Simply put, if you're a mid-career business professional looking to return to school, an EMBA could be for you. If you're looking to change careers, or are an early-career professional who wants another degree right now, the MBA pathway might suit your goals better.
An EMBA is an master's-level graduate degree in management tailored to the needs of experienced business professionals. The curriculum focuses on the skills and knowledge required to advance from mid-level management to upper-management and executive positions.
EMBAs typically hold classes year-round, with classes convening on evenings and weekends. Online EMBA programs may allow students to view lectures asynchronously for additional flexibility. Most EMBA programs include some form of in-person instruction, usually in the form of a week-long immersion.
EMBA programs typically accept online applications. Completed applications often include a personal essay, letters of recommendation, current resume, and official transcripts for your bachelor's degree and other post-secondary academic work. Admissions decisions can hinge on strong letters of recommendation. Some schools require an EMBA admissions interview, which Helfrich sees as an excellent opportunity to showcase high-level managerial communication skills and prove you'll fit with your classmates.
Programs may require employer sponsorship, understandably given that EMBA work may strain students' professional capacities. International applicants must meet additional application requirements regarding financial support and English proficiency. EMBA programs may admit students on a rolling basis, but be aware of financial aid and application deadlines for each program's admissions process.
EMBA programs jump straight into advanced subjects. Courses may cover accounting for executives, creating value through supply chains, managing technology and innovation, applied economics for executives, and organizational behavior and leadership. Students won't take an introduction to economics course or basic accounting. Coursework usually moves quicker than it does in traditional MBA programs.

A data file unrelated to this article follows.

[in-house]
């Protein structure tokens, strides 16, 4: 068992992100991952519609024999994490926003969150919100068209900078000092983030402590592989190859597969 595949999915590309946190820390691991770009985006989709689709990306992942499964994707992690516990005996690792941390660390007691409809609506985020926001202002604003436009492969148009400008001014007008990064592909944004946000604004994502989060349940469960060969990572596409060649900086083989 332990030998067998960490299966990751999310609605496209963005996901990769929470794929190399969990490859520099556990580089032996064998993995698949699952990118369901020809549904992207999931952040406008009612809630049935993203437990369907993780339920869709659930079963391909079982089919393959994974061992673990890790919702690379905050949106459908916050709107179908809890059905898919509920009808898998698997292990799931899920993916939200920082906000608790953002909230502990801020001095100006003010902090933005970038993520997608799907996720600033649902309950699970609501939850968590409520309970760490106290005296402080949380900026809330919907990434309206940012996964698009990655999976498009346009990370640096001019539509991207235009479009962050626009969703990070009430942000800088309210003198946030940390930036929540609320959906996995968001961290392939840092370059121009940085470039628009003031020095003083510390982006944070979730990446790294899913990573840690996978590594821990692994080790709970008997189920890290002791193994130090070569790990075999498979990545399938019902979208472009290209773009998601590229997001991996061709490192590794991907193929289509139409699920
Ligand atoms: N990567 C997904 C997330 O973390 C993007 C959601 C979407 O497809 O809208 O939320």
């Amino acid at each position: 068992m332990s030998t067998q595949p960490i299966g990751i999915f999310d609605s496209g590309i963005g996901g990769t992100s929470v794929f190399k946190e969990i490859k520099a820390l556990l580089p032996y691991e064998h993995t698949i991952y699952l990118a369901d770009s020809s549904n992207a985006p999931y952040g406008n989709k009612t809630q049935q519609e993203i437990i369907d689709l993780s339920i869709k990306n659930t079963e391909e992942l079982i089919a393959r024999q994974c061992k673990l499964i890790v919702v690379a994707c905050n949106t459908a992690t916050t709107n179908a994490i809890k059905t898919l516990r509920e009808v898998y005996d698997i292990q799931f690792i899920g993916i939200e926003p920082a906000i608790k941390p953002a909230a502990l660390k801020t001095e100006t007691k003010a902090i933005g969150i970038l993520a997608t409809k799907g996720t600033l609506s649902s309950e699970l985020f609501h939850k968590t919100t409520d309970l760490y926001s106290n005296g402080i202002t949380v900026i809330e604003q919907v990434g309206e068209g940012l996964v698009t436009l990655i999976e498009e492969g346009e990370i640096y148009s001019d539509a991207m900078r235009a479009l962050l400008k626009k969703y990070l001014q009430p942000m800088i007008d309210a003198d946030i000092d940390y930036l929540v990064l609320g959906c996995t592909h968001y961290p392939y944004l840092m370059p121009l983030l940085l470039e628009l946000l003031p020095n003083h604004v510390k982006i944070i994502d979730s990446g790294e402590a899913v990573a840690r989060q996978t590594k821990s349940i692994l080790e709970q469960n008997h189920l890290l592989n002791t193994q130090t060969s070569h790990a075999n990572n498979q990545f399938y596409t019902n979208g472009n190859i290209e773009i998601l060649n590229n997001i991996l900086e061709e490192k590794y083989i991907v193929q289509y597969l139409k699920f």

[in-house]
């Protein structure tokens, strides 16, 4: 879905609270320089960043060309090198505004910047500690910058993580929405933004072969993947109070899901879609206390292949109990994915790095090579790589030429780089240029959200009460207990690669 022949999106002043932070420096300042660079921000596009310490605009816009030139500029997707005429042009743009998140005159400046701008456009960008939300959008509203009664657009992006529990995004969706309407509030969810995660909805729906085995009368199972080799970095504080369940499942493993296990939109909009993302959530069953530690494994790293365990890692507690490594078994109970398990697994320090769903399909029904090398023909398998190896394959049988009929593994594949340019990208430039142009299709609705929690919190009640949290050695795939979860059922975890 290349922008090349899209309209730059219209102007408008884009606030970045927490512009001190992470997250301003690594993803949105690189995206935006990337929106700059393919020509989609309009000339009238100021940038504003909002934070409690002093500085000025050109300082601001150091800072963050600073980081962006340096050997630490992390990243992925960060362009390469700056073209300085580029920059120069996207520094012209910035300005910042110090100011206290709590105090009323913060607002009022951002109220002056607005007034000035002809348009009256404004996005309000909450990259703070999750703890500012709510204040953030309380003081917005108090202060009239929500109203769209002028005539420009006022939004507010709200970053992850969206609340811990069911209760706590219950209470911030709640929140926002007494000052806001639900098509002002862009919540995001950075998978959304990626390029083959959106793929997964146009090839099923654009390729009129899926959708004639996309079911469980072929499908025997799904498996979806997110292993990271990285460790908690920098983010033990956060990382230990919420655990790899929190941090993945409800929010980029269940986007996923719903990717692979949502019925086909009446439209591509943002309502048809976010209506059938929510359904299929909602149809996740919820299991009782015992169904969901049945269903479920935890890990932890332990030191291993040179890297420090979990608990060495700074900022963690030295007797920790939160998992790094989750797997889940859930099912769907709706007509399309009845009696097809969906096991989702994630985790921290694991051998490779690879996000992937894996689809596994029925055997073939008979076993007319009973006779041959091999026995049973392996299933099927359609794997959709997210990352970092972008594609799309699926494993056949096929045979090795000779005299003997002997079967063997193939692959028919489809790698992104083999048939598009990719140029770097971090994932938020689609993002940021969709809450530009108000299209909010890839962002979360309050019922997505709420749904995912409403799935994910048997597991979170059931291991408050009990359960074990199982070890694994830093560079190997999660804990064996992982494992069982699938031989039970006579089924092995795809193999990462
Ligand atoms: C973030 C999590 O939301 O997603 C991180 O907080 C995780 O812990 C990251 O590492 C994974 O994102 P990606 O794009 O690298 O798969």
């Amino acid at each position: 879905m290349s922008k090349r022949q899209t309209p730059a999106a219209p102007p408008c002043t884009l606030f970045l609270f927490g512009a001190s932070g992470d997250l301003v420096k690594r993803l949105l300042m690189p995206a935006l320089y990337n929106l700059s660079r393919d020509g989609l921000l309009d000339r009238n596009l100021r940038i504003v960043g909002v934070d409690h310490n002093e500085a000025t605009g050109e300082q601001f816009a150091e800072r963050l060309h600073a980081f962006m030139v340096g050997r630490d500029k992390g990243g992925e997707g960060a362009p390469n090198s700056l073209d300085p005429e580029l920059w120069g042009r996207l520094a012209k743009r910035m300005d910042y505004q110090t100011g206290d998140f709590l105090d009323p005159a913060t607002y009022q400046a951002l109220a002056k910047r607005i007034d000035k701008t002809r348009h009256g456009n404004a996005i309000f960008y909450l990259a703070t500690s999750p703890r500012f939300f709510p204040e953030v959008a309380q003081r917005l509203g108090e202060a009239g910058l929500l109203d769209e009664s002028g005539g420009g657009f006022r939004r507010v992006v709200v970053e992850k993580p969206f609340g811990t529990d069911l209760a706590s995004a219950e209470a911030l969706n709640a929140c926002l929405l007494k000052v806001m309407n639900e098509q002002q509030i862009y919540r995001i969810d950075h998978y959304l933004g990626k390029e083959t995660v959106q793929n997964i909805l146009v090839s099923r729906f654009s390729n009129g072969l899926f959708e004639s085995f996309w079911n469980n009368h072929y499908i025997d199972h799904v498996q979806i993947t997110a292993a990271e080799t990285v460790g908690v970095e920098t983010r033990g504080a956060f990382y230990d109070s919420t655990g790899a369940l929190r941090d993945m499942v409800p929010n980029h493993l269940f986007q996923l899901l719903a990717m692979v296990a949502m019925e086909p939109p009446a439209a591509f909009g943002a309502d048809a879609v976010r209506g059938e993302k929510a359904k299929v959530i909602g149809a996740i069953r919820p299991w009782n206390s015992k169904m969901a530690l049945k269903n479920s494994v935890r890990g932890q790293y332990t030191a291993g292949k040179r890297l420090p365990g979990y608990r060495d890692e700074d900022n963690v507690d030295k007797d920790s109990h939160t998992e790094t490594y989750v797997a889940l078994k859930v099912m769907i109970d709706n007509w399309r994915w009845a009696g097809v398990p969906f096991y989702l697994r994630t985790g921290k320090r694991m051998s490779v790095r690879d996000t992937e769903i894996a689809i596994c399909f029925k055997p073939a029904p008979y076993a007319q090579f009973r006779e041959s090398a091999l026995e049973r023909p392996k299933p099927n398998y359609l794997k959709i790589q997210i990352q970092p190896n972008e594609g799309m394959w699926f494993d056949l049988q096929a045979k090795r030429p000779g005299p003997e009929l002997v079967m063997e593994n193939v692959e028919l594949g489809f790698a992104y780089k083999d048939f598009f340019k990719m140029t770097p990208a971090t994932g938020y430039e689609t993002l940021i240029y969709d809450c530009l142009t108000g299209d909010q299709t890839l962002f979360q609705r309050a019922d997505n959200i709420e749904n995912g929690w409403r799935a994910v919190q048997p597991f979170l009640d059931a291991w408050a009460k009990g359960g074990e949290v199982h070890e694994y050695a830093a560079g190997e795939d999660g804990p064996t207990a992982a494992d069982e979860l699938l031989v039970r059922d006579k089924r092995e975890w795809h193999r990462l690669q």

Both MBA and EMBA programs can split students into cohorts. Cohorts allow students to bond through group projects and provide networking opportunities.
EMBAs don't offer as many specializations or concentrations as MBA programs because students frequently arrive with specialized skills and knowledge. EMBAs may not even offer elective courses.
Schools with well-regarded online EMBA programs include:
According to the EMBAC, the average 2021 EMBA graduate increased their salary by approximately $25,000 (from $166,549 to $190,989). Perhaps more telling, 36 percent of students earned a promotion while 49 percent took on more responsibility during the degree program. Clearly, companies value an EMBA education, and they look to keep EMBA talent. According to a Joblist survey, employees respect homegrown talent more than outside hires. Every school offers a career resources department, resume workshops, and recruiter-packed networking events, but students may not need them. Many simply advance with their current employers.
What you earn depends on where you work. A survey by Kruze consulting found that startup CEOs earned an average of $150,000 per year. But, executives earned more at companies that raised over $10 million (nearly $200,000 annually). Those who managed companies with $2 million or less of funding earned roughly half that. The sector also plays a role. Biotech and pharma CEOs earned $160,000 on average, while those at hardware companies averaged $112,000. Of course, CEOs at top companies earn far more—the Nike CEO earned $53 million in 2020.
Other common job titles for EMBA graduates, and their average total pay according to Glassdoor, include vice president ($216,928), chief operating officer ($183,868), executive director ($140,556), and president of operations ($116,539). These professionals frequently work at large and mid-sized companies. As a rule, the most experienced professionals at the biggest companies earn the most.